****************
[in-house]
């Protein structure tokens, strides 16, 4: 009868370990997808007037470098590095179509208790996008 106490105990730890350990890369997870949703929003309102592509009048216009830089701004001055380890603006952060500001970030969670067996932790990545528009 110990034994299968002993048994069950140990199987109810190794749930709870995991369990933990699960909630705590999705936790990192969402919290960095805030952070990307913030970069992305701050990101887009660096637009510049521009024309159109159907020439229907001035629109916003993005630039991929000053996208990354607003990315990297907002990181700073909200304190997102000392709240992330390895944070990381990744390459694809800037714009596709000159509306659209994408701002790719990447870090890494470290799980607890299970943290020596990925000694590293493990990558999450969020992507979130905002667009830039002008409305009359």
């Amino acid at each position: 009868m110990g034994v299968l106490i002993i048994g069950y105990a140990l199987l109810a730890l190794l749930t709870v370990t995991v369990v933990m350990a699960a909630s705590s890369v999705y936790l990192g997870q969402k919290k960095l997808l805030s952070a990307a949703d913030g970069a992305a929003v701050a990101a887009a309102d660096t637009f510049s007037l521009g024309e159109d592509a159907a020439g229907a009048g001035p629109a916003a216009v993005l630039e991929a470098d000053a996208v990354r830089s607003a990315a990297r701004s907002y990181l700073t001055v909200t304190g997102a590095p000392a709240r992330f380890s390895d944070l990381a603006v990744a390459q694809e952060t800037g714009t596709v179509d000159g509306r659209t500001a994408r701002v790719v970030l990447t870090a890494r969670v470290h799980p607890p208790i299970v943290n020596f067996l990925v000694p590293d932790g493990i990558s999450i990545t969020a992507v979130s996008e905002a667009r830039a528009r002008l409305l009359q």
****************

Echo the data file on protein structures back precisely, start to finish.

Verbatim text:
[in-house]
């Protein structure tokens, strides 16, 4: 009868370990997808007037470098590095179509208790996008 106490105990730890350990890369997870949703929003309102592509009048216009830089701004001055380890603006952060500001970030969670067996932790990545528009 110990034994299968002993048994069950140990199987109810190794749930709870995991369990933990699960909630705590999705936790990192969402919290960095805030952070990307913030970069992305701050990101887009660096637009510049521009024309159109159907020439229907001035629109916003993005630039991929000053996208990354607003990315990297907002990181700073909200304190997102000392709240992330390895944070990381990744390459694809800037714009596709000159509306659209994408701002790719990447870090890494470290799980607890299970943290020596990925000694590293493990990558999450969020992507979130905002667009830039002008409305009359």
């Amino acid at each position: 009868m110990g034994v299968l106490i002993i048994g069950y105990a140990l199987l109810a730890l190794l749930t709870v370990t995991v369990v933990m350990a699960a909630s705590s890369v999705y936790l990192g997870q969402k919290k960095l997808l805030s952070a990307a949703d913030g970069a992305a929003v701050a990101a887009a309102d660096t637009f510049s007037l521009g024309e159109d592509a159907a020439g229907a009048g001035p629109a916003a216009v993005l630039e991929a470098d000053a996208v990354r830089s607003a990315a990297r701004s907002y990181l700073t001055v909200t304190g997102a590095p000392a709240r992330f380890s390895d944070l990381a603006v990744a390459q694809e952060t800037g714009t596709v179509d000159g509306r659209t500001a994408r701002v790719v970030l990447t870090a890494r969670v470290h799980p607890p208790i299970v943290n020596f067996l990925v000694p590293d932790g493990i990558s999450i990545t969020a992507v979130s996008e905002a667009r830039a528009r002008l409305l009359q």